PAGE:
- volunteering events needs facilitation on the organizer’s side as well- gamification might not be a priority in terms of target user needs- giving volunteers direction during events shouldn’t mean they are micro-managed.
The key needs that our research revealed were:- Clear visibility over how donations are used and the impact that they make.
- More alignment between volunteering opportunities and volunteers. It’s much more motivating and exciting to go
volunteerwhen you know that it: 1) supports a cause that is important to you, 2) your specific skillsetis needed (versus just anyone with a pulse), right? It also makes it less tempting for the volunteers to bail on their commitment.
- To enable the previous point, NGOs need a way to specify what they
need :be it certain skills for volunteering events, or target amounts of money for donations.
As a result, we made these our features and each picked one to design. Mine was the second: a matching system between potential volunteers, causes they are passionate about, and volunteering opportunities.
User profiles and resulting design decisions
The empathy maps helped me outline user profiles to refer to through ideation and design. To support that, chose to go for a layout that would communicate the essence of each at a glance.
Resulting design decisions
Navigation by cause, not NGO – interviewees proved to be much more attached to causes dear to them than to specific NGOs.
Match between volunteers’ tasks and their skills and interests – when volunteering, feeling like the volunteers’ interests and expertise align with their tasks is a major factor of satisfaction. This would also give them the room and confidence to show leadership in their tasks (as opposed to being “micro-managed”).
Highlight personal impact and ROI – one of the biggest pain points expressed was doubting how much of an impact donating their time would have, how much it would matter.
Designing the solution
With good starting points from the interviews, I make some quick iterations sketching by hand. As they stabilized, I moved them to Sketch and iterated on interaction, and how the different components would work together.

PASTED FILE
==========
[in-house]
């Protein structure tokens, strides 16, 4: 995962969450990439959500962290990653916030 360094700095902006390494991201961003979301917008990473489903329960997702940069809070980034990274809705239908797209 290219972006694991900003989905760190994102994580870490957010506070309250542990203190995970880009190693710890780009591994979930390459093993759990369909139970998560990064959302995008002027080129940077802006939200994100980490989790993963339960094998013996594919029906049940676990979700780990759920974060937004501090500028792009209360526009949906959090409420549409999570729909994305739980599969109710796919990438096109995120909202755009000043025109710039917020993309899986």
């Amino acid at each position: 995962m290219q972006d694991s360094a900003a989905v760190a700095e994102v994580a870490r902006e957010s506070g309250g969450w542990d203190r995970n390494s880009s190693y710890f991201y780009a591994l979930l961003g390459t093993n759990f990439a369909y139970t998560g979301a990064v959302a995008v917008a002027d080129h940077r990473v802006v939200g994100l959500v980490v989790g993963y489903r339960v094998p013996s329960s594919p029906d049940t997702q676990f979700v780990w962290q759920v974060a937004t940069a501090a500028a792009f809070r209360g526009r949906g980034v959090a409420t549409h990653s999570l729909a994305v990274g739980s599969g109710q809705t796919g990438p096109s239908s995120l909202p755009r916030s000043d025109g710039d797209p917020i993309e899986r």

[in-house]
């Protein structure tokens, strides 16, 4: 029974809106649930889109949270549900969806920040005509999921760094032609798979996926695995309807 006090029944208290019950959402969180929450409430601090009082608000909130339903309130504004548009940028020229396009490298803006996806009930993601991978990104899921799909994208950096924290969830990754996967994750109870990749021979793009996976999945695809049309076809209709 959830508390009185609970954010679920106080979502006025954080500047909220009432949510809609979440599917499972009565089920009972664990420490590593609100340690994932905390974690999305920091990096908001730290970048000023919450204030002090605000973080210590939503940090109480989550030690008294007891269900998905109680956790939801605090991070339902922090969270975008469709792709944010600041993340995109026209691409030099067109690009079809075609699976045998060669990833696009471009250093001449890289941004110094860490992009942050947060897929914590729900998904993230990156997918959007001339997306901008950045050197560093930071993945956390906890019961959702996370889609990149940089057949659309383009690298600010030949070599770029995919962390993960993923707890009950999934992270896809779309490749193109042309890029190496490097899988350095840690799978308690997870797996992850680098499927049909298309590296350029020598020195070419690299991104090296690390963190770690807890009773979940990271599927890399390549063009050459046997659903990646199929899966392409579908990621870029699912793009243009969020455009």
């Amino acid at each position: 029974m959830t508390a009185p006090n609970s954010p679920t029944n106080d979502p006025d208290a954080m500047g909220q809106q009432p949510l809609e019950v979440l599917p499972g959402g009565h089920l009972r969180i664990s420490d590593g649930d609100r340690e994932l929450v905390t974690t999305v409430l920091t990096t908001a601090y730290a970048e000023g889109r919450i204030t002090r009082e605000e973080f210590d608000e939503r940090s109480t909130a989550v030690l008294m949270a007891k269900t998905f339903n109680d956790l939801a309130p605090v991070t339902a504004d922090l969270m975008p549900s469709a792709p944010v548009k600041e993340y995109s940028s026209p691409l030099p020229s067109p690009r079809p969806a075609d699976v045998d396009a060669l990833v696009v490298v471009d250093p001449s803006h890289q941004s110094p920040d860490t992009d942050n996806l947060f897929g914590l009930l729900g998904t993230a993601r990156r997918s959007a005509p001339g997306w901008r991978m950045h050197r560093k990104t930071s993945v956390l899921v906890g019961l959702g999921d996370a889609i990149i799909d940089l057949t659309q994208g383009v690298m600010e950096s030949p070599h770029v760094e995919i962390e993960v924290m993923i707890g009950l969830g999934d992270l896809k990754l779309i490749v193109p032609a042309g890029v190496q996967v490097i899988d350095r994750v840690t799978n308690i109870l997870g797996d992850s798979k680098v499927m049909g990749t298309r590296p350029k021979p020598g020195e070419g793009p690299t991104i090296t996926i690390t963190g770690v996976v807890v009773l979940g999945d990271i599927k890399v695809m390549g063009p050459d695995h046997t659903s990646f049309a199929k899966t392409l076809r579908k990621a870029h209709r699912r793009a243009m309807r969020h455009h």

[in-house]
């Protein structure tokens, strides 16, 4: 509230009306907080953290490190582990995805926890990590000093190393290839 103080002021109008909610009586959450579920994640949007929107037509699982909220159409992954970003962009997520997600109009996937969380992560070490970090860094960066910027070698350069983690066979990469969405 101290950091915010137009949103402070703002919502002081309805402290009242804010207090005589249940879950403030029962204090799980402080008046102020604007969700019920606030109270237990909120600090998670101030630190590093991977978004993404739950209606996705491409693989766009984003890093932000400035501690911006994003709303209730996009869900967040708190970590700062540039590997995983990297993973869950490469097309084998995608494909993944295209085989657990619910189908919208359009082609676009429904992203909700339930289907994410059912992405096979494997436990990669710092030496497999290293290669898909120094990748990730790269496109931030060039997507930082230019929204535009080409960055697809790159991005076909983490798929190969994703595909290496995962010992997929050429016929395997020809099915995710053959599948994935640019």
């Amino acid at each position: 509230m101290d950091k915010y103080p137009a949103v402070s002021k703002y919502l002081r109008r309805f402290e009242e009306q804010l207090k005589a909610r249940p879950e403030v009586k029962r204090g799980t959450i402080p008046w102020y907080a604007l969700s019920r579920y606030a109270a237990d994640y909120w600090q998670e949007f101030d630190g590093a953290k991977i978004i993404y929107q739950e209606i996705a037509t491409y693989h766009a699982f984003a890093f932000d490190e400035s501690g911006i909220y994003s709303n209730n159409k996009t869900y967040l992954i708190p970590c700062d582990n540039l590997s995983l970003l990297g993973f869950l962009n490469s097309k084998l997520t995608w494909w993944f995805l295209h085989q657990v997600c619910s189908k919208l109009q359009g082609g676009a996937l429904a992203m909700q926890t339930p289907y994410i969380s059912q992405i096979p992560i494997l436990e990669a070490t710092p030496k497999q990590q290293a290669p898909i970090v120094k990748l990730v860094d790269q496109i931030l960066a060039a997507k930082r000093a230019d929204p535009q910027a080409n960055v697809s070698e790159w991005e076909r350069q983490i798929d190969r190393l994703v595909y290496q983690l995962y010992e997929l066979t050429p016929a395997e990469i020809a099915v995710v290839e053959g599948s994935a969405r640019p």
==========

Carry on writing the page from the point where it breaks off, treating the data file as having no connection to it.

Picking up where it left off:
I then got started on a style guide. Speakable’s current product, Action Button uses a bright blue, a hot pink (highlighting the action and
I used their primary colors and tone as starting points to create a visual brand that feels like the Action Button’s sister: related, but different.
After applying the new styling to my wireframes, and adjusting where necessary, I finalized the key screens of the flow.
I created a clickable prototype and GIFs to easily communicate the product’s flow and value.
I then presented my work to Speakable’s CEO Jordan Hewson – she had amazing feedback to share (e.g. the donation tracker is a great idea but how about times when donations go towards NGO’s running costs? Will users get the same feeling of making a difference than if the money had gone towards buying blankets for the homeless people of NY? ) and really picked up on the skills –> people <– causes matching. You can have a peek at them below.
My classmates and I all shared our artifacts and recommendations with her and her team for reference in future ideations. I’m looking forward to seeing what other products they come up with in the near future!